Fostering a positive financial experience for patients – and thereby capturing a more steady stream of revenue – is critical as healthcare organizations deal with the financial uncertainty created by COVID-19 and other industry forces. In that context, picking an appropriate vendor partner becomes critically important, and requires insight into the market for patient financial engagement platforms.
A new KLAS report attempts to shed some light on that market. Several factors have to work together to deliver a clear path to financial resolution.
Among those factors are intelligent interactive voice response and email communication from the vendor denoting a patient's responsibility. A text-to-pay option, allowing patients to pay providers directly through links sent to their devices, also boosts the patient financial experience and can help hospitals and health systems capture more revenue.
Patient portals – patient-facing tools that accelerate collections and increase provider efficiency – are increasingly common, as are structured payment plan options that increase revenue and provide flexibility for consumers. Printed and digital communications notify patients of their financial responsibility and also are factoring into healthcare organizations' vendor choices.
KLAS' goal was to provide a comprehensive analysis of these vendors and their relative strengths and weaknesses.
WHAT'S THE IMPACT
When it comes to patient engagement platforms, Flywire, Patientco and RevSpring are the most established in the market, while Patientco in particular is described as highly engaged in making sure customers succeed and is highly responsive when concerns or problems arise. They listen to client requests and also proactively reach out with offers to help, KLAS found.
RevSpring scales to both small and large customers, who highlight the vendor's broad, omni-channel functionality and strategic use of print and digital statements, which have been complemented by updates to the digital platform. Clients using recent upgrades report a dramatic improvement in satisfaction.
Flywire feedback comes from its customers – who are mostly smaller, stand-alone organizations – as well as legacy Simplee customers (acquired in early 2020), who include many larger clients. The solutions deliver much of the functionality customers need and enable them to receive patient feedback regarding financial concerns.
All vendors were found to meet the need for patient engagement, with Patientco excelling. The latter's customers are very happy with their vendor's patient engagement efforts, describing Patientco as a partner that is highly engaged in improving the patient financial experience.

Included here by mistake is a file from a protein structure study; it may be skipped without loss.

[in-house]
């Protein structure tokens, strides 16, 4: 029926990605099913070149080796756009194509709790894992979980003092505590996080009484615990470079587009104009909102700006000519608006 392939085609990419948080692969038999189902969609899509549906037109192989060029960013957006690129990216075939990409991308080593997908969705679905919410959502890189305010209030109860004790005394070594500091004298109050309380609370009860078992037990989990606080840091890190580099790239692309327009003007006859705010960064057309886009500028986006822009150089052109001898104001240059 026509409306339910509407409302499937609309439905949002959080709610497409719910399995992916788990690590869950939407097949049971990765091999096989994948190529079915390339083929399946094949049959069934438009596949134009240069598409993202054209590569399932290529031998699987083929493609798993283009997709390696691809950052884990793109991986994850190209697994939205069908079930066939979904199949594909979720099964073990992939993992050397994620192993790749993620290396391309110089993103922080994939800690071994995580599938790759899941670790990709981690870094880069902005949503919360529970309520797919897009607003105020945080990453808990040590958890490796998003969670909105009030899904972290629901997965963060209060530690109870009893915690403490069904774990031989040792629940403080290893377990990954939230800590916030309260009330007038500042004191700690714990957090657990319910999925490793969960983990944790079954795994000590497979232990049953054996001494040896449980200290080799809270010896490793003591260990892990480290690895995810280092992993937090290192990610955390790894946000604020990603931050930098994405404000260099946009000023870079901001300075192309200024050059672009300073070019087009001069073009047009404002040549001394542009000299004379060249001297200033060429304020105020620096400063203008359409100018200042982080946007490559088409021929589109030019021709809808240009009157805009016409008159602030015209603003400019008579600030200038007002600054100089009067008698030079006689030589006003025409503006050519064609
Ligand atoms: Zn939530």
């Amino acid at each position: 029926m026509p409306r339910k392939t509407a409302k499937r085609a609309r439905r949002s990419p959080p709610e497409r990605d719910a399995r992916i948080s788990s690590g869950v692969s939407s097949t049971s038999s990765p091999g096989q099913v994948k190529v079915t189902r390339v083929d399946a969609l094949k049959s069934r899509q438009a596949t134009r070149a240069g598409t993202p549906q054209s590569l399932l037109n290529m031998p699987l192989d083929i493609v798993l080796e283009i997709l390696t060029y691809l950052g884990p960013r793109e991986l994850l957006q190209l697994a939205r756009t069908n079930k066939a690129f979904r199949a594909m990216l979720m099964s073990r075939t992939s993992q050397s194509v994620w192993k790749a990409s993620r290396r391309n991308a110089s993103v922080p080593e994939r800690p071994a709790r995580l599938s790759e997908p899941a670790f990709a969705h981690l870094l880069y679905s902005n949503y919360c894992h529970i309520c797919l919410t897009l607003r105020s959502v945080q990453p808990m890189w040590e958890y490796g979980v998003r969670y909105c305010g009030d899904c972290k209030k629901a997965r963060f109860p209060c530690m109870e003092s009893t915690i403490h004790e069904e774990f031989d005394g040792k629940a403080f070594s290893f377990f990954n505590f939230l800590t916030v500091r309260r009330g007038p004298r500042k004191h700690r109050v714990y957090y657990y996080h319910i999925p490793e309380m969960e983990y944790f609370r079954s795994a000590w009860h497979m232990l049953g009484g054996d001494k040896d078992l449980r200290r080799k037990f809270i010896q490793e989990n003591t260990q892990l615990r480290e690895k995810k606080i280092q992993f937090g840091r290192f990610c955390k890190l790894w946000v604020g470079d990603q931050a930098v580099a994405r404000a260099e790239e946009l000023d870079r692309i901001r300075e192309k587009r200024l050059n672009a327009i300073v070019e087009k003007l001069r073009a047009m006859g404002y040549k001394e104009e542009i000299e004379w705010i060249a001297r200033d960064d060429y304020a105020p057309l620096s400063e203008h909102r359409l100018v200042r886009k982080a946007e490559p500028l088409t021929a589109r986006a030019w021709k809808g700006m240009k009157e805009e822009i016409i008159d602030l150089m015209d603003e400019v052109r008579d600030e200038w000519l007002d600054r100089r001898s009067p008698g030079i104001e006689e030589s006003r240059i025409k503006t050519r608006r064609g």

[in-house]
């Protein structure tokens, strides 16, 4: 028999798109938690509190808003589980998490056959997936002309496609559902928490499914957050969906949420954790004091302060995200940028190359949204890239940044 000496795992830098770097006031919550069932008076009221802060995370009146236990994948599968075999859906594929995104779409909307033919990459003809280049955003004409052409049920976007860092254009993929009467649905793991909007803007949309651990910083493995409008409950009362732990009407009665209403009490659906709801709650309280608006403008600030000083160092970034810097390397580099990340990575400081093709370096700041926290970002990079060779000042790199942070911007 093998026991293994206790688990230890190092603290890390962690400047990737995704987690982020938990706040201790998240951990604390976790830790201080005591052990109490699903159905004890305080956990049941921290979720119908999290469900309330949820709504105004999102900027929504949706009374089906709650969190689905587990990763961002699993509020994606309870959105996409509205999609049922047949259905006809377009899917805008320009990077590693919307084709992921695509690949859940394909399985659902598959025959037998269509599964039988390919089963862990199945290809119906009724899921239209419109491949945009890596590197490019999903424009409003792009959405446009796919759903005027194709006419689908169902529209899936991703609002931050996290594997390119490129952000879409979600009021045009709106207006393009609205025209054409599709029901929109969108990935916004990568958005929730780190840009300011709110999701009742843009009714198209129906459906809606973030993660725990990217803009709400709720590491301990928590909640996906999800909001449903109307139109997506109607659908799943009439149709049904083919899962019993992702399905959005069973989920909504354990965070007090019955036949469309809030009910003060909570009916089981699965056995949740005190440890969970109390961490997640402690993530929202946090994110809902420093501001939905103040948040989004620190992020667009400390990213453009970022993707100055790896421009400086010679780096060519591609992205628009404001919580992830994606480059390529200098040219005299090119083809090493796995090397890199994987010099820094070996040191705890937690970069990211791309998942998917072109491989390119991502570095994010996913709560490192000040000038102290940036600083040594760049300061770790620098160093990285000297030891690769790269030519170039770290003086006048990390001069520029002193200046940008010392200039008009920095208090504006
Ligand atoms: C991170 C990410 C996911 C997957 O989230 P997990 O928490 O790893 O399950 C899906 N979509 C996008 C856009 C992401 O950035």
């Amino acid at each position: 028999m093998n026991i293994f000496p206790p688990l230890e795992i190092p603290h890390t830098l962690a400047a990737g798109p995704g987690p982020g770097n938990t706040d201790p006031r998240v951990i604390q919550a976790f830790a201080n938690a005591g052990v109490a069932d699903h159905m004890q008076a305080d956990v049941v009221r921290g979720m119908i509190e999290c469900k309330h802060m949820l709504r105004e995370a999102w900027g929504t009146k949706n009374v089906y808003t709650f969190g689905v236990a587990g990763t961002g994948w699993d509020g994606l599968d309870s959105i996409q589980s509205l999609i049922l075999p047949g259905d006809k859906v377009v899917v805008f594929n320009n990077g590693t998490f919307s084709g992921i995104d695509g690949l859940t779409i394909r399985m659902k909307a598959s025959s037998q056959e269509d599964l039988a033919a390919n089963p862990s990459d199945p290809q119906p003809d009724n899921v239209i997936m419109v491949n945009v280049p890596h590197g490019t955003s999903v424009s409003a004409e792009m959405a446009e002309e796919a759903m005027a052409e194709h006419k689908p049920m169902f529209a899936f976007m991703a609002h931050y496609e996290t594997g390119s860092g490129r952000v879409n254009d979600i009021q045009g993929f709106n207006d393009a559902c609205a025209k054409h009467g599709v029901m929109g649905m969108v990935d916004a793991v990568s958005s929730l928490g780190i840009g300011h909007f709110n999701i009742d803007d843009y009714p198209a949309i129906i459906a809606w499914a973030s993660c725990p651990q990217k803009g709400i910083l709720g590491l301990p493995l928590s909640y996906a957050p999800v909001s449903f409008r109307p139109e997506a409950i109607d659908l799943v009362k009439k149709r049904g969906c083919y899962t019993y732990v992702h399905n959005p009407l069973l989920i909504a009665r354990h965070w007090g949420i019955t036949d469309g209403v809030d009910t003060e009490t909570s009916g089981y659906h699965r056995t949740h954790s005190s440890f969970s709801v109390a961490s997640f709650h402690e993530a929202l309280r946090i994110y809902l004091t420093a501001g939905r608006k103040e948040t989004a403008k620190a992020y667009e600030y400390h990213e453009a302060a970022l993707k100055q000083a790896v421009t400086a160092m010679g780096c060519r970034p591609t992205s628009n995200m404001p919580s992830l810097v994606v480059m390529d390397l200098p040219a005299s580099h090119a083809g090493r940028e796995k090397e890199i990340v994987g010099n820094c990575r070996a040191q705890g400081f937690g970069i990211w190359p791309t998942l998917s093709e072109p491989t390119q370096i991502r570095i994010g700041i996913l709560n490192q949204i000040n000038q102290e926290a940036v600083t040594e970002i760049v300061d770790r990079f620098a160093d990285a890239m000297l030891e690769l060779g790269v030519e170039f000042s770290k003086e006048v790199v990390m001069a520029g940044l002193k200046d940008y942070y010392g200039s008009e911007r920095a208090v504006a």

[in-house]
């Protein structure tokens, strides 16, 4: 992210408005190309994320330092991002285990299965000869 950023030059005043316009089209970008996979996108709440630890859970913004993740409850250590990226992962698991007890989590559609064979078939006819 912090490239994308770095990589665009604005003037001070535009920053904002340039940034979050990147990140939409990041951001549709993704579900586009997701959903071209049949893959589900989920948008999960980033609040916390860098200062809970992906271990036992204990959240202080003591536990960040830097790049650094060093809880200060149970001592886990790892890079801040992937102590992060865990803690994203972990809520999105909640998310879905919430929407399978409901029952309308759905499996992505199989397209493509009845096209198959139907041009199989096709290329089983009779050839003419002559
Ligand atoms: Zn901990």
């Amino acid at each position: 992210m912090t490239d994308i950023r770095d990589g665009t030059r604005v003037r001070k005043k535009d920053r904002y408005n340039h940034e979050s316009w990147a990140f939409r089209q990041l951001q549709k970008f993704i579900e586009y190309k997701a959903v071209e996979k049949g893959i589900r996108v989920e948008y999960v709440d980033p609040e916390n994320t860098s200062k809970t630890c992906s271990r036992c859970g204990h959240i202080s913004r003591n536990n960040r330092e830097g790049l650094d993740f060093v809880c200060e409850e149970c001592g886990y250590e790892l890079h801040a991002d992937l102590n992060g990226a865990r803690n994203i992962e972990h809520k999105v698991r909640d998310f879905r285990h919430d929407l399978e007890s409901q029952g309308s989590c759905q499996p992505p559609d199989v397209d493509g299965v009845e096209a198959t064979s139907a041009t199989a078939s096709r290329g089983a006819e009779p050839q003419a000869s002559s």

VisitPay is highlighted for their analytics and reporting, which customers say facilitate better understanding of and better interactions with patients. Cedar customers appreciate that their technology can be custom-tailored to the patient, helping improve the overall experience. Combined feedback on Flywire and RevSpring – the vendors with the largest, most diverse customer bases – is more mixed, but still positive overall. Customers say their technology simplifies the payment process and has been commented on positively by patients.
VisitPay and Cedar stood out for their messaging capabilities, with the former supplying adaptable, optimized messaging tools that cover virtually any scenario, and the latter platform learning the message times and cadence that are most likely to yield a response from a given patient.
Across vendors, interviewed organizations say that a payment portal is vital to simplifying the payment process and driving additional revenue. While most portals offer similar functionality, Cedar's portal is seen as simple to use, and so speeds up the payment process and enhances patient satisfaction.
The report also analyzed patient financing services firms AccessOne, CarePayment and ClearBalance Healthcare, finding that ClearBalance had the highest overall performance score, though scores for all firms were high.
THE LARGER TREND
Dr. Scott Hebert, a physical therapist and director of product management at Phoenix, Arizona-based WebPT, said in a HIMSS20 digital presentation earlier this year that patient satisfaction data can be misleading, even if the data was gathered in a robust and systematic way.
That's partly because of something called the "ceiling effect," which is essentially a problem in the sampling data. Many patient satisfaction surveys are administered toward the end of care, and because of this satisfaction scores tend to be through the roof. They're being submitted, after all, by patients who have reached the end of their care journey and have likely already experienced a positive outcome.
There's also a problem with environmental bias. In the physical therapy world – the world with which Hebert is the most acquainted – patients are often asked to rate their satisfaction in front of their treating therapist.
Hebert said loyalty is truly the key when it comes to patient retention, and is a better indicator of repeat business.